It appears that on account of certain issues regarding purported wrongful availment of ITC, the GST Council in its 37th Meeting held on 20.09.2019, decided to impose certain restrictions on availment of ITC by the recipients. In exercise of power conferred under Section 164 of the CGST Act, the CGST Rules including Rule 36 were notified which provided for documentary requirements and conditions for claiming ITC. Rule 36 (1) and Rule 36 (2) provides for the list of eligible documents and particulars to be mentioned in these documents subject to which ITC can be claimed.
Position w.e.f 09.10.2019
Rule 36 (4) vide Para 3 of the Notification No. 49/2019-CT dated 09.10.2019 was introduced without implementing/notifying the enabling Section 43A of the CGST Act, in exercise of power under Section 164 of the CGST Act imposing a restriction on the ITC that can be availed by a tax-payer. Therefore, with the insertion of sub clause (4), Rule 36 has imposed a restriction that a taxpayer can avail ITC pertaining to outward supplies not declared by his supplier in Form GSTR-1 only up-to the extent of 20% of the eligible ITC available in respect of invoices declared by his supplier in Form GSTR-1. The limitation of 20% has been further reduced to 10% of the eligible ITC available in respect of invoices or debit notes reflected in Form GSTR-2A w.e.f. 01.01.2020 vide Notification No. 75/2019-CT dated 26.12.2019. Further, recently by Notification No. 94/2020 dated 22.12.2020, w.e.f. 01.01.2021, the limitation of 10% has further been reduced to 5%. Therefore, with the insertion of Rule 36 (4), the eligibility of the recipients to claim ITC has been made dependent on the timely filing of GSTR-1 by the suppliers. As per Circular No. 123/42/2019-GST dated 11.11.2019 it was clarified that the restriction under Rule 36 (4) is to be applied by the taxpayers on a self- assessment basis. However, the restrictions under Rule 36 (4) are only applicable on invoices on which ITC is availed after 09.10.2019 and is not applicable to invoices on which ITC was availed prior to 09.10.2019. Thereafter, another clarification was issued vide Circular No. 142/12/2020-GST, dated 09.10.2020, wherein application of Rule 36 (4) for the months of February, 2020 to August, 2020 was explained inter alia Rule 36 (4) is being implemented February, 2020 onwards and ITC is being restricted to 110% (105% w.e.f. 01.01.2021) of the cumulative value of the eligible ITC available in respect of invoices or debit notes, the details of which have been furnished by the supplier in Form GSTR-1. It also transpires that the Rule is sought to be implemented even though Section 43A of the CGST Act containing the substantive provision for such restriction has not been notified.
At this juncture, it is imperative to point out that Rule 36 (4) was introduced only from 09.10.2019 and thus, cannot be applied for the period July, 2017 to September, 2019 and even if the said Rule has been made effective from October, 2019, it cannot be applied to past period and will only be operative prospectively. On a combined reading of the aforesaid provisions of Section 43A and Rule 36 (4), it is evident that prior to 09.10.2019, there was no provision under the CGST Act or CGST Rules which restricted the registered person from claiming ITC even for the transactions not reflecting in GSTR-2A.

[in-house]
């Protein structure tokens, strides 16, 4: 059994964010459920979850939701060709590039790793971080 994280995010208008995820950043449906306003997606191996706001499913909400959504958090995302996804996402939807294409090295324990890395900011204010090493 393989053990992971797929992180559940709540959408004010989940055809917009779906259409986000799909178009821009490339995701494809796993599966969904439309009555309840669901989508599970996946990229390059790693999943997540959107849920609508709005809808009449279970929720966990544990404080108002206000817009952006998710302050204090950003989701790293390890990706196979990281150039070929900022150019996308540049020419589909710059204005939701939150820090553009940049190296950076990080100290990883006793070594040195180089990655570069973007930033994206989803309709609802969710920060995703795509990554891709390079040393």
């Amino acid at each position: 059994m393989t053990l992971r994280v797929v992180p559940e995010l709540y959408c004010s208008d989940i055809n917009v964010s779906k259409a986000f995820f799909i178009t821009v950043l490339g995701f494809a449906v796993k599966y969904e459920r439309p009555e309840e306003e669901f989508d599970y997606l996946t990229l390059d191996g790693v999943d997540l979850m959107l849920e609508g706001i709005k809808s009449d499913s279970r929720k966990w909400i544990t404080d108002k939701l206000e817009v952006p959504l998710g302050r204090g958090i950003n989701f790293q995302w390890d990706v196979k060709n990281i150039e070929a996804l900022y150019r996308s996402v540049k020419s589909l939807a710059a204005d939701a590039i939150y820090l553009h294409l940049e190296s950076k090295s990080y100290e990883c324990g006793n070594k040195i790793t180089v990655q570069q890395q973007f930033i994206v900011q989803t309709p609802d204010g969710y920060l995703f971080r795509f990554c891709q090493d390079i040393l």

This amendment appears to be contradictory to the clarification provided by the Press Release dated 18.10.2018 wherein, it was categorically accepted that entitlement of ITC was not dependent on reconciliation of Form GSTR-2A and actual claim made in GSTR-3B.
Position introduced by the Finance Act, 2021
The Finance Act, 2021 was enacted on 28.03.2021
for the Financial Year 2021-2022 and vide Section 109 of the said Act, clause (aa) has been inserted after clause (a) of Section 16 (2) of the CGST Act i.e., “(aa) the details of the invoice or debit note
referred to in clause (a) has been furnished by the supplier in the statement of outward supplies and such details have been communicated to the recipient of such invoice or debit note in the manner specified under section 37;” A reading of the above clause (aa) inserted in Section 16 (2) discloses that ITC will not be available to the recipient if the supplier fails to furnish the required details in its statement of outward supplies and if the said details are not communicated to the recipient in the specified manner.
Accordingly, availment of legitimate ITC by a recipient has been made dependent on furnishing of required details by a supplier despite possessing tax-invoice and paying applicable GST charged on the same to the supplier. Section 16(2) (aa) has been made effective w.e.f. 01.01.2022.
Section 16 (2) (c) is contrary to the objective behind the introduction of the GST regime and is ex-facie unconstitutional